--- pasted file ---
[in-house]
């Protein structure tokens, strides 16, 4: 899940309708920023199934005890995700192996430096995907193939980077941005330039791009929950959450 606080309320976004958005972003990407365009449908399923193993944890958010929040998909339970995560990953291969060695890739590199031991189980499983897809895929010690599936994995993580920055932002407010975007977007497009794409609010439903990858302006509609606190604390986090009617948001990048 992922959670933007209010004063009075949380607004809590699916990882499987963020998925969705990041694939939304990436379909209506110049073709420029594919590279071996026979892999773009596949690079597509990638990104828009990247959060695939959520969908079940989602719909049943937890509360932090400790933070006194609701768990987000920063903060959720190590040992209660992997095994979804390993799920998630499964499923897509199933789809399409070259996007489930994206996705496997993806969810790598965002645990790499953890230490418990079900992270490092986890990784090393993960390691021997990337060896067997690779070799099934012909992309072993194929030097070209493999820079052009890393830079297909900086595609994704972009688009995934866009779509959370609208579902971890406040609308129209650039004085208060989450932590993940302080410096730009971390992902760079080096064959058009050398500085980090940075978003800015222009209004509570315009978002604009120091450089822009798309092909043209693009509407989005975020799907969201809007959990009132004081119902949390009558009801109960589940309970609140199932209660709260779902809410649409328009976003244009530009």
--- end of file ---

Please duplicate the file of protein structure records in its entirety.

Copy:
[in-house]
């Protein structure tokens, strides 16, 4: 899940309708920023199934005890995700192996430096995907193939980077941005330039791009929950959450 606080309320976004958005972003990407365009449908399923193993944890958010929040998909339970995560990953291969060695890739590199031991189980499983897809895929010690599936994995993580920055932002407010975007977007497009794409609010439903990858302006509609606190604390986090009617948001990048 992922959670933007209010004063009075949380607004809590699916990882499987963020998925969705990041694939939304990436379909209506110049073709420029594919590279071996026979892999773009596949690079597509990638990104828009990247959060695939959520969908079940989602719909049943937890509360932090400790933070006194609701768990987000920063903060959720190590040992209660992997095994979804390993799920998630499964499923897509199933789809399409070259996007489930994206996705496997993806969810790598965002645990790499953890230490418990079900992270490092986890990784090393993960390691021997990337060896067997690779070799099934012909992309072993194929030097070209493999820079052009890393830079297909900086595609994704972009688009995934866009779509959370609208579902971890406040609308129209650039004085208060989450932590993940302080410096730009971390992902760079080096064959058009050398500085980090940075978003800015222009209004509570315009978002604009120091450089822009798309092909043209693009509407989005975020799907969201809007959990009132004081119902949390009558009801109960589940309970609140199932209660709260779902809410649409328009976003244009530009």